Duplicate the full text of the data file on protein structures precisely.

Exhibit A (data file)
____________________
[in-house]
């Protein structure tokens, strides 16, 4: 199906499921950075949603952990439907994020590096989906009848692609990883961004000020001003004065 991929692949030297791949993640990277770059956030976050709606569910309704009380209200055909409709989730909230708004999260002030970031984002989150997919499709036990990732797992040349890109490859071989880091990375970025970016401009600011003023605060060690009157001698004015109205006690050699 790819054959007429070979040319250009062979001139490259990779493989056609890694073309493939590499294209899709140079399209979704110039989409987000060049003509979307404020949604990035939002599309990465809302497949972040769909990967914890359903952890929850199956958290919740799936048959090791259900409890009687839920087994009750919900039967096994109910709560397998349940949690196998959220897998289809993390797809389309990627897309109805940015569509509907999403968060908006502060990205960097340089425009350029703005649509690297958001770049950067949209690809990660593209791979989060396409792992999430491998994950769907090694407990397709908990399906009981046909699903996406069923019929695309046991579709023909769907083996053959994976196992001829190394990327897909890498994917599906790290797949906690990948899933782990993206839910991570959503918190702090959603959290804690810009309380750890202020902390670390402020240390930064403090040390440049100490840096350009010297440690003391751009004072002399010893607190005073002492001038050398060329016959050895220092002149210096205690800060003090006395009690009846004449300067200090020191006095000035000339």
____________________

[in-house]
């Protein structure tokens, strides 16, 4: 199906499921950075949603952990439907994020590096989906009848692609990883961004000020001003004065 991929692949030297791949993640990277770059956030976050709606569910309704009380209200055909409709989730909230708004999260002030970031984002989150997919499709036990990732797992040349890109490859071989880091990375970025970016401009600011003023605060060690009157001698004015109205006690050699 790819054959007429070979040319250009062979001139490259990779493989056609890694073309493939590499294209899709140079399209979704110039989409987000060049003509979307404020949604990035939002599309990465809302497949972040769909990967914890359903952890929850199956958290919740799936048959090791259900409890009687839920087994009750919900039967096994109910709560397998349940949690196998959220897998289809993390797809389309990627897309109805940015569509509907999403968060908006502060990205960097340089425009350029703005649509690297958001770049950067949209690809990660593209791979989060396409792992999430491998994950769907090694407990397709908990399906009981046909699903996406069923019929695309046991579709023909769907083996053959994976196992001829190394990327897909890498994917599906790290797949906690990948899933782990993206839910991570959503918190702090959603959290804690810009309380750890202020902390670390402020240390930064403090040390440049100490840096350009010297440690003391751009004072002399010893607190005073002492001038050398060329016959050895220092002149210096205690800060003090006395009690009846004449300067200090020191006095000035000339």